The big picture, in focus

Special to The Times

FINALLY, after seven years of snubs, Kevin James gets some Emmy respect. And all he had to do was dangle upside down from a stripper’s pole.

The firmly mainstream “King of Queens” star landed his first nomination for actor in a comedy after handing over his show’s “Pole Lox” episode to an Emmy judging panel earlier this summer.

In that submission, James tries his hand as an erotic dancer to decidedly lowbrow but admittedly laugh-filled results.

That the episode won over the Emmy nominating committee was just one of many surprises resulting from the TV academy’s decision to overhaul its voting process this year.


In case you’ve been hiding under an old TiVo box for the last few weeks, critical reaction to Emmy’s procedural changes and the nominations they wrought has ranged from the barely muted to the downright indignant.

Among the other shockers: “Two and a Half Men,” TV’s top-rated sitcom, pulled in noms for comedy series and lead actor (Charlie Sheen) -- two things the show never managed when nominees were chosen by a popular vote of TV academy members.

Conventional wisdom seems to be that the Emmys missed the mark by a wider margin than ever this year, despite promises that the nominations would put the awards closer to the target.

But did the academy really misfire?


Consider that the new process opened the door for deserving but low-rated contenders like Denis Leary, who grabbed an acting nomination for his work on FX’s “Rescue Me.” In the drama, Leary portrays an edgy New York firefighter and recovering alcoholic with a thing for his estranged wife and an ever-present chip on his shoulder.

And then there’s nominee Kyra Sedgwick, who on TNT’s “The Closer” plays anything but the typical police detective chasing felons through the streets of L.A. Swift pursuit is tough for a ditsy Southern belle with a terrible sense of direction.

Perhaps the most intriguing fallout from the new nomination system is that, for a change, many top races have no clear front-runners.

In drama, for example, expectations are high for newcomer “Grey’s Anatomy,” a rare Emmy bird that’s both a Nielsen hit and a favorite of critics and industry insiders.


Of course, upsets are routine at the Emmys, which are decided by a voting system that employs thousands of TV academy members who cast their ballots after viewing sample entries. That puts the burden on contenders to pick great samples, as “House” did during the nomination process, bumping last year’s champ, “Lost,” from the drama contest.

In one of the most interesting drama races in some time, relative upstarts “Grey” and “House” will square off against two formidable past victors, “The Sopranos” and “The West Wing,” and an overdue action series whose number might finally be called, “24.”

In the comedy contest, the competition is equally fierce. “Two and a Half Men” may top the Nielsens, but some critics say fellow nominee “Scrubs” is really the tube’s best comedy.

Don’t count out the never-Emmy’d “Curb Your Enthusiasm,” though.


Of course, the nominee with all the heat is “The Office.” The ensemble entry combines strong ratings, critical huzzahs and a star (Steve Carell) who has crossed back triumphantly to TV after shining in hit films.

If buzz shows like “The Office” and “Grey’s Anatomy” can make their way through the much-maligned Emmy nomination process, then maybe the system is working better than anybody wants to give it credit for.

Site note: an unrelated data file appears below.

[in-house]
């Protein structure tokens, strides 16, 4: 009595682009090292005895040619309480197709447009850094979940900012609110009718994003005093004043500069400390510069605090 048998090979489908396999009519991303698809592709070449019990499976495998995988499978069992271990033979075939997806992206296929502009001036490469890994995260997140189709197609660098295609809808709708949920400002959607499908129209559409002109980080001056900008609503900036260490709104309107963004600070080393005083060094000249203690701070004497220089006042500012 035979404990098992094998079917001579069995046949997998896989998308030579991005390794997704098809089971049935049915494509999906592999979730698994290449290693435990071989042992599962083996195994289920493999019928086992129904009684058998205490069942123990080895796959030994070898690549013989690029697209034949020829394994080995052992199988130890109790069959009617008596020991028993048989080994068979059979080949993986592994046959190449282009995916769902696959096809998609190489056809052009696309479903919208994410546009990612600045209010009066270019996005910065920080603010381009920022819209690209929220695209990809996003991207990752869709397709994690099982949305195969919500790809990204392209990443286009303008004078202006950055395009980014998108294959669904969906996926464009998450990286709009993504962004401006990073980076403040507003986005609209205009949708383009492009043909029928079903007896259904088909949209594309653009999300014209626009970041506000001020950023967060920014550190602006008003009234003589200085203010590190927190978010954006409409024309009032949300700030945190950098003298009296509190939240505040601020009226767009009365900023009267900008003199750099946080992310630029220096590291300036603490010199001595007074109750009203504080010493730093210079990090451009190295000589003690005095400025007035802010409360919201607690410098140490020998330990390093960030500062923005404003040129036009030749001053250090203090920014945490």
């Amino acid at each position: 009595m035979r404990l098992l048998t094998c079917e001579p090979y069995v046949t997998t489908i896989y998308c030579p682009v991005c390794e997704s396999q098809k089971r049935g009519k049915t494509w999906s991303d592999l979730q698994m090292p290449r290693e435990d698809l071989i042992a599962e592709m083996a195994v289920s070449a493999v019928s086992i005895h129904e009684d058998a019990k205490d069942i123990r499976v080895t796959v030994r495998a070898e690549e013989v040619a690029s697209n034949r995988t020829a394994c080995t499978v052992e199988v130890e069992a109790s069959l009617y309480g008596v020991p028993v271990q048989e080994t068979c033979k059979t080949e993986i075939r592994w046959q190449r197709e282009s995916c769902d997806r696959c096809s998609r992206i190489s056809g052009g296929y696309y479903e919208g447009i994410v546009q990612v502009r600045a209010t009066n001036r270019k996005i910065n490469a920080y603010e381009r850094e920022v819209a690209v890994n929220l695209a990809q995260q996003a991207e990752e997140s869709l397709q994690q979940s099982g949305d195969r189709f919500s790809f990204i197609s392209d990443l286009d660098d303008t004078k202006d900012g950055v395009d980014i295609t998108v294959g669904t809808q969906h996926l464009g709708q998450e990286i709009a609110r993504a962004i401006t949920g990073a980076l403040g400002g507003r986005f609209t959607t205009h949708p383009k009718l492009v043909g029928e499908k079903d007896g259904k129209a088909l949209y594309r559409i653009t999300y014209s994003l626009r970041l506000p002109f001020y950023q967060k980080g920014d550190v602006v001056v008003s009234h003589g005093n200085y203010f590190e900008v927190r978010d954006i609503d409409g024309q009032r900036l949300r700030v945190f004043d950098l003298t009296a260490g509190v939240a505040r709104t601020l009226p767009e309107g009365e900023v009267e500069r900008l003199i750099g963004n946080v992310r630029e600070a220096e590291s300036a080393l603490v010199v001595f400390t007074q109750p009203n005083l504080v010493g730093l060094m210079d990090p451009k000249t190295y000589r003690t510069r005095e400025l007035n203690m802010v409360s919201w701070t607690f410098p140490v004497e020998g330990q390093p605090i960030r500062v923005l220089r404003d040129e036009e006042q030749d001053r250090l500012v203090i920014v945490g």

But how to explain the exclusion of last year’s series champs, “Desperate Housewives” and “Lost,” from this year’s field?

There are logical answers to both, provided you decode one of the most complex nominating systems of any major award show. For “Desperate Housewives,” the show’s absence has less to do with Wisteria Lane-style skulduggery than the fact that creator Marc Cherry failed to grasp what the new Emmy nominating juries wanted to see.


“Marc insists that we submit comedic episodes in the comedy categories,” says star Felicity Huffman, who won for comedy actress last year but, like her show, was shut out this year.

“Desperate Housewives” ended the season with a 90-minute blockbuster showcasing what many fans consider the year’s most powerful acting from Huffman and costar Marcia Cross, but it wasn’t submitted to any Emmy jury. Instead, Cherry entered the season opener in the series race and Huffman submitted the episode in which she goes out boozing with the boss after work and dances the hoochie-coochie on the bar.

Similar miscalculation may be behind the omission of “Lost” in the drama-series contest. Some voters on that panel later said they felt truly lost watching the season premiere, “Man of Science, Man of Faith,” which was full of quirky, unexplained scenes and dangling plot lines.

“ ‘Man of Science’ probably left lots of Emmy voters scratching their heads,” admits senior writer Michael Ausiello. “Producers should’ve submitted the ‘tailies’ episode, ‘The Other 48 Days,’ which has a story arc that’s self-contained and accessible to everyone. It also happens to be the best ‘Lost’ episode of the season -- well-crafted, suspenseful and scary.”


If there’s a legitimate criticism of this year’s Emmy nominations, it’s that they failed to deliver on the promise of drawing in more contenders from such seldom-Emmy’d networks as FX, WB, UPN, USA, TNT, Sci-Fi, Lifetime and Showtime.

That’s something Emmy organizers say they’re already planning to address.

John Leverence, the TV academy’s senior vice president in charge of awards, says next year’s process will “include more finalists whose work will be seen by more voters. Our goal is to combine the wisdom of the masses with the judgment of the individual actually watching sample programs.”

How well will the Emmys be able to do that? As they say in the TV biz, stay tuned.


Tom O’Neil writes the Gold Derby blog for